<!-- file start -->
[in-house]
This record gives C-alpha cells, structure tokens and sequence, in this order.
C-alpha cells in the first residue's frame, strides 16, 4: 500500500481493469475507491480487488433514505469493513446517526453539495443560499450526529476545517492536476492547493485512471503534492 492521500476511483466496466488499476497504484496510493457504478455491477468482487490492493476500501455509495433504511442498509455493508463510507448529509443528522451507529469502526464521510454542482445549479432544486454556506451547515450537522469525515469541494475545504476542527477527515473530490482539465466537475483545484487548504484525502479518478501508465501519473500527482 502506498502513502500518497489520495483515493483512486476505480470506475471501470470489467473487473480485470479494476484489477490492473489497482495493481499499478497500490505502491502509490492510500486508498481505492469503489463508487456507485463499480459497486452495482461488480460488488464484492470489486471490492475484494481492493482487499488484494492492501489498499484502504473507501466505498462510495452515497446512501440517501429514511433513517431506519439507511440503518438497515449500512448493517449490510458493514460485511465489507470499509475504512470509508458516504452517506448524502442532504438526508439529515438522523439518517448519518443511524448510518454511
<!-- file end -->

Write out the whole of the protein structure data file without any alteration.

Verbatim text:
[in-house]
This record gives C-alpha cells, structure tokens and sequence, in this order.
C-alpha cells in the first residue's frame, strides 16, 4: 500500500481493469475507491480487488433514505469493513446517526453539495443560499450526529476545517492536476492547493485512471503534492 492521500476511483466496466488499476497504484496510493457504478455491477468482487490492493476500501455509495433504511442498509455493508463510507448529509443528522451507529469502526464521510454542482445549479432544486454556506451547515450537522469525515469541494475545504476542527477527515473530490482539465466537475483545484487548504484525502479518478501508465501519473500527482 502506498502513502500518497489520495483515493483512486476505480470506475471501470470489467473487473480485470479494476484489477490492473489497482495493481499499478497500490505502491502509490492510500486508498481505492469503489463508487456507485463499480459497486452495482461488480460488488464484492470489486471490492475484494481492493482487499488484494492492501489498499484502504473507501466505498462510495452515497446512501440517501429514511433513517431506519439507511440503518438497515449500512448493517449490510458493514460485511465489507470499509475504512470509508458516504452517506448524502442532504438526508439529515438522523439518517448519518443511524448510518454511